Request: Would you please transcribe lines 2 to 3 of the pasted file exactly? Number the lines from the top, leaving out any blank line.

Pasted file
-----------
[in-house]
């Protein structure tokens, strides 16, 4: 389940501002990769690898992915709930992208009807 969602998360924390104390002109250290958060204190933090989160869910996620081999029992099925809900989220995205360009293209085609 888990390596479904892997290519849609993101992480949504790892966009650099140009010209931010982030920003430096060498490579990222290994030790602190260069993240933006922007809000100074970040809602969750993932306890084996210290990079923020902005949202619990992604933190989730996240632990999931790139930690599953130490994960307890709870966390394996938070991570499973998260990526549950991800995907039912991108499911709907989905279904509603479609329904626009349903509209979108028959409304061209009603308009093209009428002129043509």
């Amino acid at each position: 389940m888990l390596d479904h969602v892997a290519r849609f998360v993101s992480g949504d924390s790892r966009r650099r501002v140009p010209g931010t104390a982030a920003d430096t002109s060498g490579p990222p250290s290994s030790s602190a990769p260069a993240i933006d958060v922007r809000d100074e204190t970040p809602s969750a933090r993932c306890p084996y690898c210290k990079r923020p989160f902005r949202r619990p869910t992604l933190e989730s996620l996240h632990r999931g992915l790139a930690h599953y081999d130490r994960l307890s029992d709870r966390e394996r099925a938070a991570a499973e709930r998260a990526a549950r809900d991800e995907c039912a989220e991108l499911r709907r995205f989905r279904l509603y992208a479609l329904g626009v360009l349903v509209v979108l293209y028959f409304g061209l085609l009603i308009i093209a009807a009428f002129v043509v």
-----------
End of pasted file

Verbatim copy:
């Protein structure tokens, strides 16, 4: 389940501002990769690898992915709930992208009807 969602998360924390104390002109250290958060204190933090989160869910996620081999029992099925809900989220995205360009293209085609 888990390596479904892997290519849609993101992480949504790892966009650099140009010209931010982030920003430096060498490579990222290994030790602190260069993240933006922007809000100074970040809602969750993932306890084996210290990079923020902005949202619990992604933190989730996240632990999931790139930690599953130490994960307890709870966390394996938070991570499973998260990526549950991800995907039912991108499911709907989905279904509603479609329904626009349903509209979108028959409304061209009603308009093209009428002129043509």
């Amino acid at each position: 389940m888990l390596d479904h969602v892997a290519r849609f998360v993101s992480g949504d924390s790892r966009r650099r501002v140009p010209g931010t104390a982030a920003d430096t002109s060498g490579p990222p250290s290994s030790s602190a990769p260069a993240i933006d958060v922007r809000d100074e204190t970040p809602s969750a933090r993932c306890p084996y690898c210290k990079r923020p989160f902005r949202r619990p869910t992604l933190e989730s996620l996240h632990r999931g992915l790139a930690h599953y081999d130490r994960l307890s029992d709870r966390e394996r099925a938070a991570a499973e709930r998260a990526a549950r809900d991800e995907c039912a989220e991108l499911r709907r995205f989905r279904l509603y992208a479609l329904g626009v360009l349903v509209v979108l293209y028959f409304g061209l085609l009603i308009i093209a009807a009428f002129v043509v």